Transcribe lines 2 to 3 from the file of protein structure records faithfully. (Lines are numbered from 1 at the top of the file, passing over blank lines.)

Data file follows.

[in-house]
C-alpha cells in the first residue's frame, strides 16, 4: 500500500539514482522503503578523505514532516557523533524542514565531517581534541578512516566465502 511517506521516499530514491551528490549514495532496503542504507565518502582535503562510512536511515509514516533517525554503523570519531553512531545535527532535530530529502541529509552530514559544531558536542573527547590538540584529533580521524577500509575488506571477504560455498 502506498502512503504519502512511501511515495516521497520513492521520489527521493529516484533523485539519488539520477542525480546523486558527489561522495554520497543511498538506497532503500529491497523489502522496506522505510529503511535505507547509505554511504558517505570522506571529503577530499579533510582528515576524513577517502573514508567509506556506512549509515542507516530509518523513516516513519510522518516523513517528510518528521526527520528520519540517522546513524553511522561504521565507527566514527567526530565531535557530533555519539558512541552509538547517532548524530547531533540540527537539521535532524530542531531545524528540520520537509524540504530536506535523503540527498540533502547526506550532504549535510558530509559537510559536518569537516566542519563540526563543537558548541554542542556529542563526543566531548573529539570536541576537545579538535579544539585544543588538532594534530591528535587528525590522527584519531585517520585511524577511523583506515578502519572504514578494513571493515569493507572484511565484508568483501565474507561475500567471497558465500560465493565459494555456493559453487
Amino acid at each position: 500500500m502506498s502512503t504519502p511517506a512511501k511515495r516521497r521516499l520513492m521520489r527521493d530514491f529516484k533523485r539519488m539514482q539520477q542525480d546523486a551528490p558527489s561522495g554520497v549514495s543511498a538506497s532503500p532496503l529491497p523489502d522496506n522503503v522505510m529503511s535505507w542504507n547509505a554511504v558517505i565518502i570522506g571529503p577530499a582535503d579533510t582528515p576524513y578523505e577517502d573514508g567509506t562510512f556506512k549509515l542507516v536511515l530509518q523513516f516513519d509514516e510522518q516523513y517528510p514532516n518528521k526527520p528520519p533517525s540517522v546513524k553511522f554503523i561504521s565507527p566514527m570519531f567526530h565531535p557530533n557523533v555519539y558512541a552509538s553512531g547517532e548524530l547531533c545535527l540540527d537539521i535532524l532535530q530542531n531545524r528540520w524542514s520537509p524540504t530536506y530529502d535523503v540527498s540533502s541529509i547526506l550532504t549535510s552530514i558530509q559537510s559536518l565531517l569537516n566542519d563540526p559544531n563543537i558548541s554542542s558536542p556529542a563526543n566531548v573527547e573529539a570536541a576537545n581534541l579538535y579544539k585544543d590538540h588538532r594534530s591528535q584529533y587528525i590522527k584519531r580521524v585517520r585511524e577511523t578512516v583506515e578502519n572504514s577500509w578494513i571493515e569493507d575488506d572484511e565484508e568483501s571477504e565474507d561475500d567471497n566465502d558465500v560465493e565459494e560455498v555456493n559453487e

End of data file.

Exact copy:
C-alpha cells in the first residue's frame, strides 16, 4: 500500500539514482522503503578523505514532516557523533524542514565531517581534541578512516566465502 511517506521516499530514491551528490549514495532496503542504507565518502582535503562510512536511515509514516533517525554503523570519531553512531545535527532535530530529502541529509552530514559544531558536542573527547590538540584529533580521524577500509575488506571477504560455498 502506498502512503504519502512511501511515495516521497520513492521520489527521493529516484533523485539519488539520477542525480546523486558527489561522495554520497543511498538506497532503500529491497523489502522496506522505510529503511535505507547509505554511504558517505570522506571529503577530499579533510582528515576524513577517502573514508567509506556506512549509515542507516530509518523513516516513519510522518516523513517528510518528521526527520528520519540517522546513524553511522561504521565507527566514527567526530565531535557530533555519539558512541552509538547517532548524530547531533540540527537539521535532524530542531531545524528540520520537509524540504530536506535523503540527498540533502547526506550532504549535510558530509559537510559536518569537516566542519563540526563543537558548541554542542556529542563526543566531548573529539570536541576537545579538535579544539585544543588538532594534530591528535587528525590522527584519531585517520585511524577511523583506515578502519572504514578494513571493515569493507572484511565484508568483501565474507561475500567471497558465500560465493565459494555456493559453487
Amino acid at each position: 500500500m502506498s502512503t504519502p511517506a512511501k511515495r516521497r521516499l520513492m521520489r527521493d530514491f529516484k533523485r539519488m539514482q539520477q542525480d546523486a551528490p558527489s561522495g554520497v549514495s543511498a538506497s532503500p532496503l529491497p523489502d522496506n522503503v522505510m529503511s535505507w542504507n547509505a554511504v558517505i565518502i570522506g571529503p577530499a582535503d579533510t582528515p576524513y578523505e577517502d573514508g567509506t562510512f556506512k549509515l542507516v536511515l530509518q523513516f516513519d509514516e510522518q516523513y517528510p514532516n518528521k526527520p528520519p533517525s540517522v546513524k553511522f554503523i561504521s565507527p566514527m570519531f567526530h565531535p557530533n557523533v555519539y558512541a552509538s553512531g547517532e548524530l547531533c545535527l540540527d537539521i535532524l532535530q530542531n531545524r528540520w524542514s520537509p524540504t530536506y530529502d535523503v540527498s540533502s541529509i547526506l550532504t549535510s552530514i558530509q559537510s559536518l565531517l569537516n566542519d563540526p559544531n563543537i558548541s554542542s558536542p556529542a563526543n566531548v573527547e573529539a570536541a576537545n581534541l579538535y579544539k585544543d590538540h588538532r594534530s591528535q584529533y587528525i590522527k584519531r580521524v585517520r585511524e577511523t578512516v583506515e578502519n572504514s577500509w578494513i571493515e569493507d575488506d572484511e565484508e568483501s571477504e565474507d561475500d567471497n566465502d558465500v560465493e565459494e560455498v555456493n559453487e